—Alexis Ohanian, co-founder of Reddit and husband of Serena Williams, on the importance of paternity leave.
+ “All these men, some of whom I knew intimately and others I’d never met, were debating who owned an image of me.”
—Emily Ratajkowski in “Buying Myself Back,” her ground-breaking essay about her experience being exploited as a model.
+ “After 30 years in local law enforcement trying to reform it, I would have to frankly say no, we cannot reform our current system. Reform over the past few years has mostly been tinkering around the edges — a policy change here, a trend change there. But it didn’t go far enough. Our current system of policing not only has the impact of racial disparities, but it’s still very much impacted by structural racism. We’re going to have to dismantle this thing all the way to the ground and rebuild it.”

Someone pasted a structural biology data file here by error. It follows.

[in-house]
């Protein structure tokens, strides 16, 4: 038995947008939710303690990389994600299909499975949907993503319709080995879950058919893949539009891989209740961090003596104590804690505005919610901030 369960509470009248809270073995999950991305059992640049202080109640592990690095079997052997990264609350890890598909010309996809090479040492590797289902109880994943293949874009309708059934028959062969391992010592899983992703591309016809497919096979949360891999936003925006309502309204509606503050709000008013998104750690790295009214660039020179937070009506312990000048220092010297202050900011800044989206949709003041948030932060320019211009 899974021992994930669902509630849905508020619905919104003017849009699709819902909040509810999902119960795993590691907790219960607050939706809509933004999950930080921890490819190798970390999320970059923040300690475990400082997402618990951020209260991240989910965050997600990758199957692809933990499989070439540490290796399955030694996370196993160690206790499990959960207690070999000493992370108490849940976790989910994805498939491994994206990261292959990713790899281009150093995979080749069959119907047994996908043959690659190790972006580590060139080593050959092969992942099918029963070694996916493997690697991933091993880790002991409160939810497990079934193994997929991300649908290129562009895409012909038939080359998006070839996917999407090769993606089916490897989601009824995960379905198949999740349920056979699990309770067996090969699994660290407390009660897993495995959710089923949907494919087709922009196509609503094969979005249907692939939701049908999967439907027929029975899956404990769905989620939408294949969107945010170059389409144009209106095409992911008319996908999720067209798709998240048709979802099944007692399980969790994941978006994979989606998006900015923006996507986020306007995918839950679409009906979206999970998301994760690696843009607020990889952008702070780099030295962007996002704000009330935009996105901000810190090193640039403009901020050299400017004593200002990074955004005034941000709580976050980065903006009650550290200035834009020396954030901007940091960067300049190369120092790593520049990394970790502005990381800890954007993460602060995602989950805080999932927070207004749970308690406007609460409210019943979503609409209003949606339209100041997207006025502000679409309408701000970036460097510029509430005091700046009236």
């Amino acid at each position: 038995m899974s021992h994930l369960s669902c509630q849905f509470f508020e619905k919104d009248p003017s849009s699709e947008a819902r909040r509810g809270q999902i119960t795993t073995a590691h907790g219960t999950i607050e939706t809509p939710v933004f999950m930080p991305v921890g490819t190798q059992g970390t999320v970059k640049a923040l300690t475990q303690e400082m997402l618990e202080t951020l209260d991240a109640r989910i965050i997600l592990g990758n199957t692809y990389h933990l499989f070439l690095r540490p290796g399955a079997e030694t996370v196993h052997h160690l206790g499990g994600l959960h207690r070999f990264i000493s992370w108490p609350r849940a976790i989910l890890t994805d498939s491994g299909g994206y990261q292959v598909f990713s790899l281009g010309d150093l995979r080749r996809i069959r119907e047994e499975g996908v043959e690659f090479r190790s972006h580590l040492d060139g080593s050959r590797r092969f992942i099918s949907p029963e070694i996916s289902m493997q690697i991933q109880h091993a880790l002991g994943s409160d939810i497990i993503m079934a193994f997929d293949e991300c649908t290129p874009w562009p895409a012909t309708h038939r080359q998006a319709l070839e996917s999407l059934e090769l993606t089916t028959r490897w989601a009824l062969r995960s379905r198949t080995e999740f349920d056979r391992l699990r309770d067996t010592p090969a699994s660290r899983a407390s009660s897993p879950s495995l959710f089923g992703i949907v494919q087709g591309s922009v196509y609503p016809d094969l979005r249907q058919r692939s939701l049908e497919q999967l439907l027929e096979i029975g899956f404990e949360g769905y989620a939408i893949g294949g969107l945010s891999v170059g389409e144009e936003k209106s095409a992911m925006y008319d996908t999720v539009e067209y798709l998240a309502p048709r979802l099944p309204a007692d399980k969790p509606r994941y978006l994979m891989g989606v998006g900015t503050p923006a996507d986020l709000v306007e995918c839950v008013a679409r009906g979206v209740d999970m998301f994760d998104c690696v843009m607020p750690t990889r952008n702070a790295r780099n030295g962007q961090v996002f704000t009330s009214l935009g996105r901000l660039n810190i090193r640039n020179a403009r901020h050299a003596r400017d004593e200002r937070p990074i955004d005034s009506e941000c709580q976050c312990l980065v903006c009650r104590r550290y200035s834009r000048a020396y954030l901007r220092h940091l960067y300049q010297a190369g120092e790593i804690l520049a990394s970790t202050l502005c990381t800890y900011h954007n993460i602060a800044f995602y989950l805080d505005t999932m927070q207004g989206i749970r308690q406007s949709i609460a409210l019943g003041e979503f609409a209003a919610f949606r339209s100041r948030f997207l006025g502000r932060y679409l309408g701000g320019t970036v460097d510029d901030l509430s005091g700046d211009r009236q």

—Ronald Davis, former director of President Obama’s community oriented policing strategies office.
+ Justice Ruth Bader Ginsburg, the second woman to serve on the Supreme Court and feminist icon, passed away Friday, Sept. 18.
+ Zendaya became the second Black woman to win an Emmy for Outstanding Lead Actress in a Drama Series, the first being Viola Davis. She was nominated for her role in the hit show “Euphoria.”
+ Artists Gan Golan and Andrew Boyd unveiled a “Climate Clock” in Union Square to warn the public of a looming, irreversible climate crisis.
+ Breonna Taylor’s family will receive a $12 million settlement from the city of Louisville, after she was killed during a drug raid six months ago.
+ A Colorado Springs middle school called the police on a Black 7th grader for playing with a toy gun in his own home, during virtual class. The 12-year-old boy, Isaiah Elliot, subsequently faced a five-day suspension and now has a record with the sheriff’s office.